It’s not like buying lottery tickets is particularly difficult. But because states continually want to increase revenues via rising lottery sales, they’re constantly looking for “innovations” that make lottery tickets easier to buy and available at every turn—like at the gas pump, the ATM, or just the computer screen.
Last week, Missouri announced that in an effort to boost lottery revenues, it will start selling tickets electronically at gas station pumps and ATMs this fall. Anyone pumping gas or doing business at an ATM equipped with ticket-selling capabilities will be prompted with the option to tack a lottery ticket purchase onto the transaction.
One might assume that such actions are being taken because lottery ticket sales have been lackluster and it’s therefore necessary to reinvigorate the market. In fact, the lottery has been booming, with record sales in Missouri and much of the country for that matter.
The St. Louis Post-Dispatch reported that lottery ticket sales were over $1.097 billion last year, which is almost double the total from a decade ago. The state expects $1.15 billion in lottery ticket sales for the budget year ending June 30. For the year to follow, Missouri is banking on lottery tickets hitting new all-time highs for sales, with an anticipated $298.5 million heading back to the state, which “has grown more reliant on the Missouri Lottery to fund public education,” according to the paper.
(MORE: Play the Lottery? You Bet)
Missouri’s test program, which will be introduced this fall at 15 gas stations and 100 ATMs in the state, follows in the footsteps of Minnesota, which began allowing customers to purchase lottery tickets with debit cards at ATMs and gas pumps last autumn. “People are always in a hurry nowadays,” Minnesota Lottery executive director Ed Van Petten said to the Minneapolis Star-Tribune at the time. “The thought is it takes 10 to 15 seconds to go through the process, and I think people would say, ‘Why not. I’ll give it a shot.'”
When Minnesota rolled out its new lottery ticket purchase options, it too could already boast of record-high sales. The new sales channels are part of the endless campaign for ever-higher lottery revenues. In Minnesota at least, a $1 fee is assessed for each ticket purchase at an ATM or gas station, and customers are required to purchase at least three Powerball tickets or five Mega Millions tickets. CNN reported that lottery sales at gas pumps have been brisk, according to Van Patten, and that there was a weekly limit of $50 in lottery tickets at pumps and ATMs.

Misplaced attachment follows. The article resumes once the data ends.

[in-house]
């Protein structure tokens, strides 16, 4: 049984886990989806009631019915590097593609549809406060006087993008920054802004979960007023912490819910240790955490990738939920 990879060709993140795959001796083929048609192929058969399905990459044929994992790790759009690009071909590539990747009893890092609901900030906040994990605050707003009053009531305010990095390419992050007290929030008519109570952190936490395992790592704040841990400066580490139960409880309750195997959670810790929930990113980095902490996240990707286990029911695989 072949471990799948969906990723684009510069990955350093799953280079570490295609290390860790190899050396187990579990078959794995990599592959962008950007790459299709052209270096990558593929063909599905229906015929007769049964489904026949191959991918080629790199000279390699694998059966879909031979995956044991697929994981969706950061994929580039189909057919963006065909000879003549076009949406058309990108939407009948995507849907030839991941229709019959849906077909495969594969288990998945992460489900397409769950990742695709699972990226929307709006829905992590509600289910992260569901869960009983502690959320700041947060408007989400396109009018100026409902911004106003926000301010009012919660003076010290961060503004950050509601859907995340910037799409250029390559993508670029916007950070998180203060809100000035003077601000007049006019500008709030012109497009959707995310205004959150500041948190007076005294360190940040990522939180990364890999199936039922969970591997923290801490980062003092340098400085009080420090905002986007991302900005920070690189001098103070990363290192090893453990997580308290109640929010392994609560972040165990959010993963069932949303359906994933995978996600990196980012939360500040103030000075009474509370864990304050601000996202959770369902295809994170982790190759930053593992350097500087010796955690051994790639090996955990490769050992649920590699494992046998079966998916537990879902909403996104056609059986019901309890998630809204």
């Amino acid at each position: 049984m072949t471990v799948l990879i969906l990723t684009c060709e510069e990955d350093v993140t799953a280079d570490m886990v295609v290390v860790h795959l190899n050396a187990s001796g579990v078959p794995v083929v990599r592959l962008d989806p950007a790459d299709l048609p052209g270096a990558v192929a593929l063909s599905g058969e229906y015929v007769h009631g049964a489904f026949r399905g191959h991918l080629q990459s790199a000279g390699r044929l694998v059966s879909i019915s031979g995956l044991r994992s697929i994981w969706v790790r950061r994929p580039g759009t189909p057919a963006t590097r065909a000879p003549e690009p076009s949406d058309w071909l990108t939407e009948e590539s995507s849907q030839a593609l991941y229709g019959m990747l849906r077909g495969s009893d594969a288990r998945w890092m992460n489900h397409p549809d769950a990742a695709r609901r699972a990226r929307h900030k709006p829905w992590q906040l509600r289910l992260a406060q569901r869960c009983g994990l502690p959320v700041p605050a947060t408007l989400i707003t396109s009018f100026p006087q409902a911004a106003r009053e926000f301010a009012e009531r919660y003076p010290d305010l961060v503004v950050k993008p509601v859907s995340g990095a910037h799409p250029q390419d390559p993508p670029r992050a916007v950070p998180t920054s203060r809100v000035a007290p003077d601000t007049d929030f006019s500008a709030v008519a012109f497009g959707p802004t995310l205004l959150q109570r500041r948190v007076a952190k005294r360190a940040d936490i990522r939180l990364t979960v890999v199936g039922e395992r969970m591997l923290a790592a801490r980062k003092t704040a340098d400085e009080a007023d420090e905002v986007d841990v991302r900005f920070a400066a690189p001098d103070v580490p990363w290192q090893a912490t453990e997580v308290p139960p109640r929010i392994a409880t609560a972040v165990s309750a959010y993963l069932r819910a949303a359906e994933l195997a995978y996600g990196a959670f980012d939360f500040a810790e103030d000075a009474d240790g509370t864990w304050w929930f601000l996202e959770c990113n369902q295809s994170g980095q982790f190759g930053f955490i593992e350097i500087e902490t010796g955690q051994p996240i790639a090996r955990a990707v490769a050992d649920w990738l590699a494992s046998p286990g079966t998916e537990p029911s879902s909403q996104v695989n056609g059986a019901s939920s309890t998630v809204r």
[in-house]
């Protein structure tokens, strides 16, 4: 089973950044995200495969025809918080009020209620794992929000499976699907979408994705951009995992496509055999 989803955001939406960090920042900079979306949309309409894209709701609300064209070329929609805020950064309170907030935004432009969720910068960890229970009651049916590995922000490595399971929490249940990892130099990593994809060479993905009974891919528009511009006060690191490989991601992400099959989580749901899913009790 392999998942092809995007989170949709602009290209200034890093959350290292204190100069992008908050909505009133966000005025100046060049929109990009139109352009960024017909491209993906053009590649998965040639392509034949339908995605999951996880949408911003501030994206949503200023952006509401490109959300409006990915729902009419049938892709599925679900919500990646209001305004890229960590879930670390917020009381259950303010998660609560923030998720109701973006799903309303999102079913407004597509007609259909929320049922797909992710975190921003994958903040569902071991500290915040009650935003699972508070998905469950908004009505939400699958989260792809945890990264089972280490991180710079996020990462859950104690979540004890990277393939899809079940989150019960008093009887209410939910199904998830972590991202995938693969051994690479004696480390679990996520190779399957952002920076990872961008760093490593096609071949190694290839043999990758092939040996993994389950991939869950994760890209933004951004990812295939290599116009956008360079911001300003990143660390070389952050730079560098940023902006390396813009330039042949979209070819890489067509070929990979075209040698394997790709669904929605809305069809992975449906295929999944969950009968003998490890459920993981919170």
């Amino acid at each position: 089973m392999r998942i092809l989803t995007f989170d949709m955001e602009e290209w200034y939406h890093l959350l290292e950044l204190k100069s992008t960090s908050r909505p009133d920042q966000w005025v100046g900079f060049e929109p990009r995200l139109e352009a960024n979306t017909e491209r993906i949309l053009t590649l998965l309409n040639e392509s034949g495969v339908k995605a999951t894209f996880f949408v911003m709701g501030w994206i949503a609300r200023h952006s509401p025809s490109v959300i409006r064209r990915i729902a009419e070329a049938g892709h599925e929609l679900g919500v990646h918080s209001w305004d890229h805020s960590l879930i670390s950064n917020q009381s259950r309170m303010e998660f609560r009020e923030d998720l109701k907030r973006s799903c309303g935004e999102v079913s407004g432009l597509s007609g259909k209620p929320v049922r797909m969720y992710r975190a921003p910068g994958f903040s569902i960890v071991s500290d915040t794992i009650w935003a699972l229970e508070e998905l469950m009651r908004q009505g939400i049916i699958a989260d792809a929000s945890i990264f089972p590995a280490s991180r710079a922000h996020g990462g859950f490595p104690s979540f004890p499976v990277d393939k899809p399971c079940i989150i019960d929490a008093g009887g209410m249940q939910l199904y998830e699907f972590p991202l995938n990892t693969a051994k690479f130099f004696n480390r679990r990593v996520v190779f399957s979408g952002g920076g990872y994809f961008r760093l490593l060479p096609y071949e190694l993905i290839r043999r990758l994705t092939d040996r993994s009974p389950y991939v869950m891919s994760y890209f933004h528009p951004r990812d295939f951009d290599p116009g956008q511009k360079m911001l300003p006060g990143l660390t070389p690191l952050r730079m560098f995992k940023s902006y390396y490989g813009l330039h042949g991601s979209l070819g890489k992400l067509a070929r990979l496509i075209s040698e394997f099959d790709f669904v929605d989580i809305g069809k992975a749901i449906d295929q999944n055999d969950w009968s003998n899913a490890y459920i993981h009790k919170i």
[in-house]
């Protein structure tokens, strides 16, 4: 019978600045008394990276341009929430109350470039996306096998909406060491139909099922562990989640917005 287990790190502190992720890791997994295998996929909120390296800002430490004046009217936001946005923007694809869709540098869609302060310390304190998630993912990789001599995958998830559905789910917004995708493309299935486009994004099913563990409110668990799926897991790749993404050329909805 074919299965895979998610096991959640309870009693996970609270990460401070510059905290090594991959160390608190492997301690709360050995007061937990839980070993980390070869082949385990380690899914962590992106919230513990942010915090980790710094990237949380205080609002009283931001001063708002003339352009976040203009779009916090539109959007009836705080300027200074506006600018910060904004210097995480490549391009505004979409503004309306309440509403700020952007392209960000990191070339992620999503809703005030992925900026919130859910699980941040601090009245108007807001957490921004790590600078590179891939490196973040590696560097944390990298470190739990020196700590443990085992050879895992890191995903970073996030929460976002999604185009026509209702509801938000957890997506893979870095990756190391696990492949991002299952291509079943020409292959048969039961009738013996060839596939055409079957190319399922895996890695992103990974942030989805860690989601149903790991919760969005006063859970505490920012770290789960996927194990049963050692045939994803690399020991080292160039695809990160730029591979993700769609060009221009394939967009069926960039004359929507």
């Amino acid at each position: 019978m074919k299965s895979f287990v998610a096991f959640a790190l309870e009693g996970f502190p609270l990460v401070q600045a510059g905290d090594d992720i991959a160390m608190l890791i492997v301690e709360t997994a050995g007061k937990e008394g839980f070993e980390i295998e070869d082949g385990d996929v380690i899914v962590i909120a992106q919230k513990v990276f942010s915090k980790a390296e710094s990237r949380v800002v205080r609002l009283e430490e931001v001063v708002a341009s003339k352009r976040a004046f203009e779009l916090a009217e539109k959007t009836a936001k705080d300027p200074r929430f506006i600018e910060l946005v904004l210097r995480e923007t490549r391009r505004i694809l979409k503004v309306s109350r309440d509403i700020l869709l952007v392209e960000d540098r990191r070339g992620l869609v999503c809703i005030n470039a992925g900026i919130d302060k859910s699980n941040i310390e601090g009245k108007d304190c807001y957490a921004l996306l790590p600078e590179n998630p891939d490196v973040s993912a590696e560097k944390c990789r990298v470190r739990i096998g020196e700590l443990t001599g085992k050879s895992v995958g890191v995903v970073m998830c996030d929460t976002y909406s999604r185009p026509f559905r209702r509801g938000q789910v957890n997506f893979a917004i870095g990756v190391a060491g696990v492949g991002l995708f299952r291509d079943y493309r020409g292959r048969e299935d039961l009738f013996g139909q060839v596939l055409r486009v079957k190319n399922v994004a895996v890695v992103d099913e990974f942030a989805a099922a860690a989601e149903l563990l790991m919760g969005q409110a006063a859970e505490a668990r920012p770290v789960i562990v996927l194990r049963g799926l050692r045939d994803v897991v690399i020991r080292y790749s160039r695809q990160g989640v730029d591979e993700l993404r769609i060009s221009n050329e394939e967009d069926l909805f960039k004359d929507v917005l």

Linq3, the Manhattan-based company that’s behind the technology allowing lottery sales at ATMs and gas pumps, plays up the idea that these new sales options attract a very important consumer group: people who don’t usually play the lottery. “You’re getting a new demographic,” Linq3 CEO Daniel Cage told Crain’s. Consumers who don’t have the time or inclination to pop into convenience stores for lottery tickets now have the option of a quick, human-free lottery purchase transaction. The concept is supposed to appeal especially to younger consumers, who are particularly comfortable with digital transactions, and who tend to use debit cards for everything and may not carry around cash at all.
Other states are removing the inconvenience factor, as well as human beings, from the lottery ticket purchase equation in other ways. In early 2012, Illinois became the first state to sell lottery tickets online, and as USA Today noted at the time, “it won’t be the last.”
The Cleveland Plain Dealer reported that Ohio just took action that could ban online lottery ticket sales—mainly out of concern online sales would hurt stores, not gamblers—but that Georgia introduced online sales last fall, and e-sales will probably be a reality in Michigan in 2014. “A consumer can now buy almost anything they want online,” a Michigan Lottery spokesperson said. “The lottery should really be no different. If we want to remain competitive in today’s economy and today’s market, this is something we need to do.”
In California, consumers have a particularly interesting option for no-effort lottery ticket purchasing. As many news outlets have noted, a company called LottoGopher charges $12 per month or $99 per year—in addition to the price of playing lottery games—and a messenger will go to a store and purchase tickets for you.